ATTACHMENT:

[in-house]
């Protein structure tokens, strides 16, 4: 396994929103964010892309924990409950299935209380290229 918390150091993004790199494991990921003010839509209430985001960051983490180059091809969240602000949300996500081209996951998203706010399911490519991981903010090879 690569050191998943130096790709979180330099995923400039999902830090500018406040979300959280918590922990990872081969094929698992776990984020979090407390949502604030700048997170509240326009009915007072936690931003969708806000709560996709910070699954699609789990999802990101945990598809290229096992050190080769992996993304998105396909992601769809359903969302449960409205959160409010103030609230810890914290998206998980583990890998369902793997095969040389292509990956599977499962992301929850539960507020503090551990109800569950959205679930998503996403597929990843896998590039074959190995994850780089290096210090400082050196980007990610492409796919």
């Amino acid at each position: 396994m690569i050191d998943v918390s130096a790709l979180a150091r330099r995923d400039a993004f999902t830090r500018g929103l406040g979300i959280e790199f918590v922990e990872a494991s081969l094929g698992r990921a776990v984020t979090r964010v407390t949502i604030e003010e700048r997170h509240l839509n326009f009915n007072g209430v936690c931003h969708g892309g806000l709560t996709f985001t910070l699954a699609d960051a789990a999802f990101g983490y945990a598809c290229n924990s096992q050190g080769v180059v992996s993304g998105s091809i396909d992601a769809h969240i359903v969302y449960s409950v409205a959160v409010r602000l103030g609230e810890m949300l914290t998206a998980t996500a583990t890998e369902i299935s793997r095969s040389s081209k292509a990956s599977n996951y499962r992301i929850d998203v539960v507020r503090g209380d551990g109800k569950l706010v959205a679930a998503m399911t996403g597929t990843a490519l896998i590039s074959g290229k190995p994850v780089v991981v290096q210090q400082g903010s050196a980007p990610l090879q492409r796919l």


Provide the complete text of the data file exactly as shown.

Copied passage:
[in-house]
């Protein structure tokens, strides 16, 4: 396994929103964010892309924990409950299935209380290229 918390150091993004790199494991990921003010839509209430985001960051983490180059091809969240602000949300996500081209996951998203706010399911490519991981903010090879 690569050191998943130096790709979180330099995923400039999902830090500018406040979300959280918590922990990872081969094929698992776990984020979090407390949502604030700048997170509240326009009915007072936690931003969708806000709560996709910070699954699609789990999802990101945990598809290229096992050190080769992996993304998105396909992601769809359903969302449960409205959160409010103030609230810890914290998206998980583990890998369902793997095969040389292509990956599977499962992301929850539960507020503090551990109800569950959205679930998503996403597929990843896998590039074959190995994850780089290096210090400082050196980007990610492409796919």
């Amino acid at each position: 396994m690569i050191d998943v918390s130096a790709l979180a150091r330099r995923d400039a993004f999902t830090r500018g929103l406040g979300i959280e790199f918590v922990e990872a494991s081969l094929g698992r990921a776990v984020t979090r964010v407390t949502i604030e003010e700048r997170h509240l839509n326009f009915n007072g209430v936690c931003h969708g892309g806000l709560t996709f985001t910070l699954a699609d960051a789990a999802f990101g983490y945990a598809c290229n924990s096992q050190g080769v180059v992996s993304g998105s091809i396909d992601a769809h969240i359903v969302y449960s409950v409205a959160v409010r602000l103030g609230e810890m949300l914290t998206a998980t996500a583990t890998e369902i299935s793997r095969s040389s081209k292509a990956s599977n996951y499962r992301i929850d998203v539960v507020r503090g209380d551990g109800k569950l706010v959205a679930a998503m399911t996403g597929t990843a490519l896998i590039s074959g290229k190995p994850v780089v991981v290096q210090q400082g903010s050196a980007p990610l090879q492409r796919l």